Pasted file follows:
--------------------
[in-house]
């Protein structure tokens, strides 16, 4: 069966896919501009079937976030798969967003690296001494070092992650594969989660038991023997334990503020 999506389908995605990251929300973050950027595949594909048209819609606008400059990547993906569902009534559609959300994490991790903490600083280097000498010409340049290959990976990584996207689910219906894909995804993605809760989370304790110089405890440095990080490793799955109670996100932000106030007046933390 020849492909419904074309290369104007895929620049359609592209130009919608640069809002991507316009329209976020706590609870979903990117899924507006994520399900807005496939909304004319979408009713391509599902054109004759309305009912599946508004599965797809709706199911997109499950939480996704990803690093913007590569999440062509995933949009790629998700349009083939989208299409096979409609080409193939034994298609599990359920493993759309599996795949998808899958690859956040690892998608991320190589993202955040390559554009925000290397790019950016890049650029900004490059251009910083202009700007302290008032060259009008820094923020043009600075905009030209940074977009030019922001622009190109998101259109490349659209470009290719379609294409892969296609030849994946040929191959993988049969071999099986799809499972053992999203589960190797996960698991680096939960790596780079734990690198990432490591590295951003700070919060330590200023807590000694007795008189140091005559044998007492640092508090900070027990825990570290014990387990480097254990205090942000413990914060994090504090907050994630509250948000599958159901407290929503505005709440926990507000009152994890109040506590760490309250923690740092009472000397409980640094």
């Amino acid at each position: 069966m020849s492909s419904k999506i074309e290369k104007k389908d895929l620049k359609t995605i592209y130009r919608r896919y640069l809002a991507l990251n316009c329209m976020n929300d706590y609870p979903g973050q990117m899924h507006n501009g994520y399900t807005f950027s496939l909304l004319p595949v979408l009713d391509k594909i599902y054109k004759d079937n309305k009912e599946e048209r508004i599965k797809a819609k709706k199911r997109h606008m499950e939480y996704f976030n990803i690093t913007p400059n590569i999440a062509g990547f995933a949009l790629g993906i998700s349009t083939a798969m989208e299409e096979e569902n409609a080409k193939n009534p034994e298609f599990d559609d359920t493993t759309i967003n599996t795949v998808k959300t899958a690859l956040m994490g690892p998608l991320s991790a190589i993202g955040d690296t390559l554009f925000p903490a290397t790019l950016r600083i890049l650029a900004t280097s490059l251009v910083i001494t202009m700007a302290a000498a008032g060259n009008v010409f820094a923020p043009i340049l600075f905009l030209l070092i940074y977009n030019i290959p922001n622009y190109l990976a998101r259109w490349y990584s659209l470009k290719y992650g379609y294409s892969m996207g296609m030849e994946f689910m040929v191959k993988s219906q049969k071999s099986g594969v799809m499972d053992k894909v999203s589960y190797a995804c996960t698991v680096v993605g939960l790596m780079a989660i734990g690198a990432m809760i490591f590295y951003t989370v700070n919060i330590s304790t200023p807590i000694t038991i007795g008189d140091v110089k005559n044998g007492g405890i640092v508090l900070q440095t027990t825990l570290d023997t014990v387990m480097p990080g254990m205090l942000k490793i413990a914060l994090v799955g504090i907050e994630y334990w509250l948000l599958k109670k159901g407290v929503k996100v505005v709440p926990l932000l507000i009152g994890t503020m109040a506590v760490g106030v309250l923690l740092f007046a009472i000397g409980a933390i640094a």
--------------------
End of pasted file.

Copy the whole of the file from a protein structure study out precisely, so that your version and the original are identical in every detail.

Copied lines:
[in-house]
């Protein structure tokens, strides 16, 4: 069966896919501009079937976030798969967003690296001494070092992650594969989660038991023997334990503020 999506389908995605990251929300973050950027595949594909048209819609606008400059990547993906569902009534559609959300994490991790903490600083280097000498010409340049290959990976990584996207689910219906894909995804993605809760989370304790110089405890440095990080490793799955109670996100932000106030007046933390 020849492909419904074309290369104007895929620049359609592209130009919608640069809002991507316009329209976020706590609870979903990117899924507006994520399900807005496939909304004319979408009713391509599902054109004759309305009912599946508004599965797809709706199911997109499950939480996704990803690093913007590569999440062509995933949009790629998700349009083939989208299409096979409609080409193939034994298609599990359920493993759309599996795949998808899958690859956040690892998608991320190589993202955040390559554009925000290397790019950016890049650029900004490059251009910083202009700007302290008032060259009008820094923020043009600075905009030209940074977009030019922001622009190109998101259109490349659209470009290719379609294409892969296609030849994946040929191959993988049969071999099986799809499972053992999203589960190797996960698991680096939960790596780079734990690198990432490591590295951003700070919060330590200023807590000694007795008189140091005559044998007492640092508090900070027990825990570290014990387990480097254990205090942000413990914060994090504090907050994630509250948000599958159901407290929503505005709440926990507000009152994890109040506590760490309250923690740092009472000397409980640094």
């Amino acid at each position: 069966m020849s492909s419904k999506i074309e290369k104007k389908d895929l620049k359609t995605i592209y130009r919608r896919y640069l809002a991507l990251n316009c329209m976020n929300d706590y609870p979903g973050q990117m899924h507006n501009g994520y399900t807005f950027s496939l909304l004319p595949v979408l009713d391509k594909i599902y054109k004759d079937n309305k009912e599946e048209r508004i599965k797809a819609k709706k199911r997109h606008m499950e939480y996704f976030n990803i690093t913007p400059n590569i999440a062509g990547f995933a949009l790629g993906i998700s349009t083939a798969m989208e299409e096979e569902n409609a080409k193939n009534p034994e298609f599990d559609d359920t493993t759309i967003n599996t795949v998808k959300t899958a690859l956040m994490g690892p998608l991320s991790a190589i993202g955040d690296t390559l554009f925000p903490a290397t790019l950016r600083i890049l650029a900004t280097s490059l251009v910083i001494t202009m700007a302290a000498a008032g060259n009008v010409f820094a923020p043009i340049l600075f905009l030209l070092i940074y977009n030019i290959p922001n622009y190109l990976a998101r259109w490349y990584s659209l470009k290719y992650g379609y294409s892969m996207g296609m030849e994946f689910m040929v191959k993988s219906q049969k071999s099986g594969v799809m499972d053992k894909v999203s589960y190797a995804c996960t698991v680096v993605g939960l790596m780079a989660i734990g690198a990432m809760i490591f590295y951003t989370v700070n919060i330590s304790t200023p807590i000694t038991i007795g008189d140091v110089k005559n044998g007492g405890i640092v508090l900070q440095t027990t825990l570290d023997t014990v387990m480097p990080g254990m205090l942000k490793i413990a914060l994090v799955g504090i907050e994630y334990w509250l948000l599958k109670k159901g407290v929503k996100v505005v709440p926990l932000l507000i009152g994890t503020m109040a506590v760490g106030v309250l923690l740092f007046a009472i000397g409980a933390i640094a």